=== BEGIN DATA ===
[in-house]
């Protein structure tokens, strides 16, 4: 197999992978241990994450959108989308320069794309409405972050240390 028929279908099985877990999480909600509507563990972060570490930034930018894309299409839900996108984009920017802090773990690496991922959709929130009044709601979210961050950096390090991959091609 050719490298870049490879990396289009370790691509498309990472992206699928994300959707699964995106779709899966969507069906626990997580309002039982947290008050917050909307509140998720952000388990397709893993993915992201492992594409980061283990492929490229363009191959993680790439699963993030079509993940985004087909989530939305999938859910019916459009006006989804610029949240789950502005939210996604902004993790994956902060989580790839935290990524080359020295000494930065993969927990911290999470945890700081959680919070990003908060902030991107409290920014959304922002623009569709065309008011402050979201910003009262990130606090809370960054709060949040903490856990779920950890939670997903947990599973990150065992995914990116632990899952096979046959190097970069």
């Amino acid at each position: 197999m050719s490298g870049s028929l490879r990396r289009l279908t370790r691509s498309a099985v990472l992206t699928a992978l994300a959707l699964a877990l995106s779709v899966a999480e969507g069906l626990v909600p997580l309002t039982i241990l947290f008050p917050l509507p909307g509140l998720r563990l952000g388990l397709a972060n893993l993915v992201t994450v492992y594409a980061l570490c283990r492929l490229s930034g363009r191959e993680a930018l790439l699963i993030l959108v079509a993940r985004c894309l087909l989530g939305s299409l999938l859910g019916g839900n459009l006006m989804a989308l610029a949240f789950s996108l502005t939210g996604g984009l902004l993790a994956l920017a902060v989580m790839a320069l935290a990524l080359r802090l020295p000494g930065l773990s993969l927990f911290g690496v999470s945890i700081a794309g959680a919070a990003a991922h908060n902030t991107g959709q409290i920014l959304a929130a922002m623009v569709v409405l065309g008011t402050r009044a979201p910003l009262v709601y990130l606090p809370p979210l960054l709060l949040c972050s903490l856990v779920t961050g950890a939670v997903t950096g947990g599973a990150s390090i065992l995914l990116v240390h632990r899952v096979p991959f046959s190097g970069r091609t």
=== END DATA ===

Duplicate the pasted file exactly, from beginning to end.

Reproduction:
[in-house]
């Protein structure tokens, strides 16, 4: 197999992978241990994450959108989308320069794309409405972050240390 028929279908099985877990999480909600509507563990972060570490930034930018894309299409839900996108984009920017802090773990690496991922959709929130009044709601979210961050950096390090991959091609 050719490298870049490879990396289009370790691509498309990472992206699928994300959707699964995106779709899966969507069906626990997580309002039982947290008050917050909307509140998720952000388990397709893993993915992201492992594409980061283990492929490229363009191959993680790439699963993030079509993940985004087909989530939305999938859910019916459009006006989804610029949240789950502005939210996604902004993790994956902060989580790839935290990524080359020295000494930065993969927990911290999470945890700081959680919070990003908060902030991107409290920014959304922002623009569709065309008011402050979201910003009262990130606090809370960054709060949040903490856990779920950890939670997903947990599973990150065992995914990116632990899952096979046959190097970069």
């Amino acid at each position: 197999m050719s490298g870049s028929l490879r990396r289009l279908t370790r691509s498309a099985v990472l992206t699928a992978l994300a959707l699964a877990l995106s779709v899966a999480e969507g069906l626990v909600p997580l309002t039982i241990l947290f008050p917050l509507p909307g509140l998720r563990l952000g388990l397709a972060n893993l993915v992201t994450v492992y594409a980061l570490c283990r492929l490229s930034g363009r191959e993680a930018l790439l699963i993030l959108v079509a993940r985004c894309l087909l989530g939305s299409l999938l859910g019916g839900n459009l006006m989804a989308l610029a949240f789950s996108l502005t939210g996604g984009l902004l993790a994956l920017a902060v989580m790839a320069l935290a990524l080359r802090l020295p000494g930065l773990s993969l927990f911290g690496v999470s945890i700081a794309g959680a919070a990003a991922h908060n902030t991107g959709q409290i920014l959304a929130a922002m623009v569709v409405l065309g008011t402050r009044a979201p910003l009262v709601y990130l606090p809370p979210l960054l709060l949040c972050s903490l856990v779920t961050g950890a939670v997903t950096g947990g599973a990150s390090i065992l995914l990116v240390h632990r899952v096979p991959f046959s190097g970069r091609t």